Words by: Molly Schmidt
Photographs by Molly Schmidt
The day we bought the 1967 Dodge camper van, we drove it to a car park and stripped it. We pulled out the moldy carpet from under the foldout bed and borrowed a vacuum cleaner from a motel across the street to suck up the clouds of dust that decorated the now exposed lino floor. We scrubbed the stove with some cleaning spray we found in the cupboards, and decided to keep the salt and pepper shakers, placing them on the little wooden shelves behind the stove. Even though they were empty and useless, something about the pale brown plastic and the way they said “salt” and “pepper” appealed to us in the same way a white picket fence charms a home buyer. I hung a lucky charm from Peru on the rearview mirror, and we blue-tacked photos from our old Olympus camera on the cupboard doors.
That afternoon we went to a Walmart and bought a red and blue patterned blanket, pillows, and some camping plates and cups. Next to the pots and pans were handguns, in plastic packets like toys. We stood beside each other, peering at the weapons hung in neat rows. If we were cartoon people there would have been bright yellow question marks bouncing around our temples. As we made our way to the checkout we found a candleholder with little stars cut out of the blue metal and added it to our basket, imagining candle-lit dinners at caravan park benches.
There we were, North America, summer, 2013. High school sweethearts.
We couldn’t quite believe it ourselves. We argued like siblings and held hands like lovers. The heat bore down on our little metal capsule as we drove through the desert-like landscape. Oliver told me he wanted a tattoo. I told him to turn the music down so I could write. The seats were leather, and it took exactly seven minutes of driving for them to become slippery with sweat, and the back of our t-shirts to stick to our lower backs like an awkward boyfriend’s hand. There was no air-con, so we alternated between windows down: hot air scorched our faces as if someone was shoving a hairdryer in the window, or windows up: we felt like we were trapped in a steaming sauna, and the dashboard would get so hot you could get a third degree burn if you touched it.
We formed a love hate relationship with the van. For the most part, it was love. Together we ventured down the west coast, through redwood forest and seaside towns. The dashboard was littered with pastel coloured shells, smooth driftwood and dog-eared maps. We forgave the van for letting mosquitoes in through the skylight, which turned out to be not so secure, and she didn’t mind if we played our music so loud her insides shook. She didn’t like the heat much, and had to be coaxed up hills, but something about that old Dodge camper van stole both of our hearts, and for two months as we travelled the USA, her happy round headlights and faded blue paint felt like home.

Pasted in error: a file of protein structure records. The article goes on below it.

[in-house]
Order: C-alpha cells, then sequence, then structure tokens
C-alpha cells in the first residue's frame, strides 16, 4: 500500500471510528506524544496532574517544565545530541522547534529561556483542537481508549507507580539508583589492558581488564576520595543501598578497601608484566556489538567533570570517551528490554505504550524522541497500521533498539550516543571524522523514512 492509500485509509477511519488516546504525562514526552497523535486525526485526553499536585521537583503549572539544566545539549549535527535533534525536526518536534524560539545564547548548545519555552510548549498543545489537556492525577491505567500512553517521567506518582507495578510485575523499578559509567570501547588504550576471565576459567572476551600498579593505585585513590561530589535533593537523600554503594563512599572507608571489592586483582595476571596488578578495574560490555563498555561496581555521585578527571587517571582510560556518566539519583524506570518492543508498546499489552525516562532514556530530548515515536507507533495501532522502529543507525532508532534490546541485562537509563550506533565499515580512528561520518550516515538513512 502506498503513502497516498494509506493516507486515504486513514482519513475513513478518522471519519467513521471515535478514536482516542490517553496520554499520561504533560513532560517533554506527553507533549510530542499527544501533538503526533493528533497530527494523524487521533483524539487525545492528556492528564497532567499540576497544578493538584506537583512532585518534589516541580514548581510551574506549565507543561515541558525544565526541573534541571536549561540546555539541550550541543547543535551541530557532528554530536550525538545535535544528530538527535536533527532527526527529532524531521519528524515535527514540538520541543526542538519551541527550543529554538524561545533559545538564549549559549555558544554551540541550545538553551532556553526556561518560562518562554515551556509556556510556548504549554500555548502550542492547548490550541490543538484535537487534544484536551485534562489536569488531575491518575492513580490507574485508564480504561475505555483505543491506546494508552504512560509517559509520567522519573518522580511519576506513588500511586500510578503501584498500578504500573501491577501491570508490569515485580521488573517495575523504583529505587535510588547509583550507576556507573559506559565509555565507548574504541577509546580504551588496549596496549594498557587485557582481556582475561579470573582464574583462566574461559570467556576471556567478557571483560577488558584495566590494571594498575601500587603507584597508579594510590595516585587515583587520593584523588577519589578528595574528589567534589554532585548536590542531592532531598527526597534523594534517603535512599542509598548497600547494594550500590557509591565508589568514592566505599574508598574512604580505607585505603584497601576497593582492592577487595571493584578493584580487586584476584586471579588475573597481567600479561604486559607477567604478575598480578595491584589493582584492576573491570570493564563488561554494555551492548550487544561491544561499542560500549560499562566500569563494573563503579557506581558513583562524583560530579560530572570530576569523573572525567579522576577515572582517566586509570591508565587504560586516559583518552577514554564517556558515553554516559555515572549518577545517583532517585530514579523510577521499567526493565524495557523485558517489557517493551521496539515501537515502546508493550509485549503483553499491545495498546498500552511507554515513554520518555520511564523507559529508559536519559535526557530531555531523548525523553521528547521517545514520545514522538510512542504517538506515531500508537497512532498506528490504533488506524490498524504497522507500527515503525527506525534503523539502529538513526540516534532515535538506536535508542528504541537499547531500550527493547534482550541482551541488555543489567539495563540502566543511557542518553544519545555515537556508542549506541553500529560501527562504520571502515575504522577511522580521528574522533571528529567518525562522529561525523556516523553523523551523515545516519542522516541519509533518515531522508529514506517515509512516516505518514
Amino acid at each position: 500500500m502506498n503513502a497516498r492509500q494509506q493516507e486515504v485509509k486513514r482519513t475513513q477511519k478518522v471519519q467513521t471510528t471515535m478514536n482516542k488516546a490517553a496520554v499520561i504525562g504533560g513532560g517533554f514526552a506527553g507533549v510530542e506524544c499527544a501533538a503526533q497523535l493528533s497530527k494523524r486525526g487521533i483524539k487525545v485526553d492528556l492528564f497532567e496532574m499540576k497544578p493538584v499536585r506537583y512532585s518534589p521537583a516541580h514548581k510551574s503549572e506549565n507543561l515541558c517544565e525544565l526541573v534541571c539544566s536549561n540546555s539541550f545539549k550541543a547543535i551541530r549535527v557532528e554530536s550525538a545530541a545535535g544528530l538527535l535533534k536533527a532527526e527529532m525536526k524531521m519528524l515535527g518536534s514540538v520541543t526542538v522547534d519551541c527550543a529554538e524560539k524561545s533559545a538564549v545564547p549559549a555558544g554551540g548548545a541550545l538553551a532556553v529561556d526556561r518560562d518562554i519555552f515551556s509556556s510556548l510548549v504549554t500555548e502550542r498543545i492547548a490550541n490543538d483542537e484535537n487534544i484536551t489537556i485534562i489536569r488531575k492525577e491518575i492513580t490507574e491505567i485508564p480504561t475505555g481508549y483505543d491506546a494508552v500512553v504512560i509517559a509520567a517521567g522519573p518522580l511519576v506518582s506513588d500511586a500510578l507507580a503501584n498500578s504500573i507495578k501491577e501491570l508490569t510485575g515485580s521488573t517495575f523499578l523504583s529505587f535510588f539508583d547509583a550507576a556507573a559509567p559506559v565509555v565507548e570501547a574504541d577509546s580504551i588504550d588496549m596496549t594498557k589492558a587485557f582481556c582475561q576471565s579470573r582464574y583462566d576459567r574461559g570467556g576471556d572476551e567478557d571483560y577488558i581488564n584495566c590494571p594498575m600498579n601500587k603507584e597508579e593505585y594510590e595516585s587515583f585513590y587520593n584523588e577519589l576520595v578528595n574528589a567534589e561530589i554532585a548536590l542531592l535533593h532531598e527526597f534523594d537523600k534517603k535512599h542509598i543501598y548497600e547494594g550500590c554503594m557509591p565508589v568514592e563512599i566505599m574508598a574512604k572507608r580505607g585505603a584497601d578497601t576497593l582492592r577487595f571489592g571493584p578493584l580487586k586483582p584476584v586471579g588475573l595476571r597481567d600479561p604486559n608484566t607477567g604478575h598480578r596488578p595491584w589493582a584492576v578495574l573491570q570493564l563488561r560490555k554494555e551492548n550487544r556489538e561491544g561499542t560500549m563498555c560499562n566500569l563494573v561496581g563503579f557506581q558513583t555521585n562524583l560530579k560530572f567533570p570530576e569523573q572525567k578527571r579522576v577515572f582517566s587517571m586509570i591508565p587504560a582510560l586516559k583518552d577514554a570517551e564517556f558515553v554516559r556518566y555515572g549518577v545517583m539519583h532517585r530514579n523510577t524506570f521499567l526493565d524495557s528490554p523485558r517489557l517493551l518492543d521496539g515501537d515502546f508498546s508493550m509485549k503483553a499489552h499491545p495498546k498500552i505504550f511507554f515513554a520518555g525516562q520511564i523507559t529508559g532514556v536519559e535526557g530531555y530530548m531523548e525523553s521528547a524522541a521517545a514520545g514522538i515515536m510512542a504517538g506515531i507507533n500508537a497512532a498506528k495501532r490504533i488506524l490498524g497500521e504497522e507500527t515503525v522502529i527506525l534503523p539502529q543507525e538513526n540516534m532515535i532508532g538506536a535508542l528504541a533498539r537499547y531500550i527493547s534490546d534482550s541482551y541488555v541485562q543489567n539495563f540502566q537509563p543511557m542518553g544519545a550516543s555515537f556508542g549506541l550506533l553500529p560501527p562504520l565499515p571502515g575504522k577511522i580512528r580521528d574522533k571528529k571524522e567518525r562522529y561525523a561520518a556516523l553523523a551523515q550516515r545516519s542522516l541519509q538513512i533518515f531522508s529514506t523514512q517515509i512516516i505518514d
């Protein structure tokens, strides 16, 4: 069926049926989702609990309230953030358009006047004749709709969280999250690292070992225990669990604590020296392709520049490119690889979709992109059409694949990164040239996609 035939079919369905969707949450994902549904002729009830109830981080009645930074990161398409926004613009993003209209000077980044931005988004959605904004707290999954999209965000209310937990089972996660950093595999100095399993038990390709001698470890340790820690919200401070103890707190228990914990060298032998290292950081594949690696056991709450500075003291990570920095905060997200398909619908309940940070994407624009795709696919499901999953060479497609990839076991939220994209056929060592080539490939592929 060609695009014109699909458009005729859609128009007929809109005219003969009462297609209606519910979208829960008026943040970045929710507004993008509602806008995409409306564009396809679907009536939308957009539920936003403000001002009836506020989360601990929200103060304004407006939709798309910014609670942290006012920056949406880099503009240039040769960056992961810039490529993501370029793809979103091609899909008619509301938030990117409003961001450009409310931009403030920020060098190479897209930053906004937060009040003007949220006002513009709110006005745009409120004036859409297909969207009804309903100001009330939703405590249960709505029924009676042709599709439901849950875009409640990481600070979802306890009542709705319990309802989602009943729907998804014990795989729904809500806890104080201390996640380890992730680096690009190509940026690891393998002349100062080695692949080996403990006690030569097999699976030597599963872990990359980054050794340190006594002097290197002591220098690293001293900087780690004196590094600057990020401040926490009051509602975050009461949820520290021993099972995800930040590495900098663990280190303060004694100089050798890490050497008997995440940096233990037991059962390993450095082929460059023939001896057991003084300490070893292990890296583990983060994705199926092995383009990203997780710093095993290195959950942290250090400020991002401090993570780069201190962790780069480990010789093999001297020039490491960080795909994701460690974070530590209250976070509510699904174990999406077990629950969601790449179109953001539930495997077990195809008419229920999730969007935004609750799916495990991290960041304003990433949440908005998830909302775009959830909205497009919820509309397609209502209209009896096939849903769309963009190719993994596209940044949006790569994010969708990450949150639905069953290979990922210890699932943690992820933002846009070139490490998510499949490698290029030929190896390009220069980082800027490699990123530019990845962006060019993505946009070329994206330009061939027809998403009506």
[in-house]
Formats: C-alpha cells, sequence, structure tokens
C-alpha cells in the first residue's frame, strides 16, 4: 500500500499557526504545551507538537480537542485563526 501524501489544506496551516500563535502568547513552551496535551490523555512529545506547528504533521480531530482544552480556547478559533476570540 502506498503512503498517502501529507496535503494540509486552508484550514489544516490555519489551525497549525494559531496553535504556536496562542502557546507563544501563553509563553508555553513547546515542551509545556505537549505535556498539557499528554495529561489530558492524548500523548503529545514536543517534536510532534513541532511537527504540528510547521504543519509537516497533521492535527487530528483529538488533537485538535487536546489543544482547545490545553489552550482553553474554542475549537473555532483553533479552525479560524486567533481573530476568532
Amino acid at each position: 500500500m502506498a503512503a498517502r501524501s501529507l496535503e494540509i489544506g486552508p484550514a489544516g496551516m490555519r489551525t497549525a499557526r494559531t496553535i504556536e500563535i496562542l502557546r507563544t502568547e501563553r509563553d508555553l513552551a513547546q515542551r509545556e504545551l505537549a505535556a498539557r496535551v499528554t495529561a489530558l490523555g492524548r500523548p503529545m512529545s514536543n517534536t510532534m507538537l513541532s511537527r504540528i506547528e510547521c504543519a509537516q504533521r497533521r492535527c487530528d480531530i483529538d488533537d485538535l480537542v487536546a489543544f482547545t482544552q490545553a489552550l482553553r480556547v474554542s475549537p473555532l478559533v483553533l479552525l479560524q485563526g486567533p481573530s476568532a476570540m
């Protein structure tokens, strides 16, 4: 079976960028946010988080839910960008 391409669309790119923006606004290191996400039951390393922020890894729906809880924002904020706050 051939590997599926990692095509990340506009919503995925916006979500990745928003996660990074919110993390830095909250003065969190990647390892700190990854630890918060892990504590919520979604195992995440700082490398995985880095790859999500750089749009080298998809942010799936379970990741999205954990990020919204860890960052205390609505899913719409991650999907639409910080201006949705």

We had already decided to pass through Vegas. We were both under 21, which made most of the excitement of the place off limits to us. We agreed to get there in the evening, look at the lights, scrape together enough cash to stay just one night at a hotel (after over a month of living in the van we were dying for a soft bed) and head off the following afternoon, towards the Grand Canyon.
We had stopped in the afternoon to pick mandarins from an orchard, me on Oliver’s shoulders using my t-shirt as a bag, the sun baking our backs. The van was full of sweet smelling mandarin peel by the time we reached the outskirts of Vegas. She had already overheated three times that day, and in the 45 degree heat we were aching to stay somewhere with aircon. Almost every hotel we called was attached to a casino and it was damn hard to find somewhere we could stay without “parental guidance”. At 18 and 19, we were suitably indignant and craving a shower and a beer. Eventually we found the Riviera Hotel, and the receptionist agreed to have us if we promised not to set foot in the casino.
The best thing about Vegas was the lights. And even then, after a night of gawking at the flashing lights and in-your-face billboards, we looked forward to our plans of getting the hell out of there on a tour bus to Death Valley in the morning. Even in the middle of the night in a city in the desert, the only stars we saw were the flashing pink ones outside a strip club.
Our trip the next morning to Death Valley left us with half melted shoes and terrible sunburn. Our clothes were all crispy from dried sweat, but we had some incredible photos on our cameras and were proud to say we had experienced what 50 degree heat felt like. We wearily checked out of the hotel in the afternoon and loaded our bags into the van, ready to make the journey to the Grand Canyon at night, the only time of day cool enough for the Dodgy Dodge van. We had just left the main part of Vegas and were coasting down a hill when it happened. I had my head out the window enjoying the slightly cooler air, and we were listening to the Beatles. I can’t even remember what exactly happened – maybe there was a bang or something dramatic, and then Oliver swerved onto the side of the road and sat there with his head in his hands. “The van is totally fucked,” he said.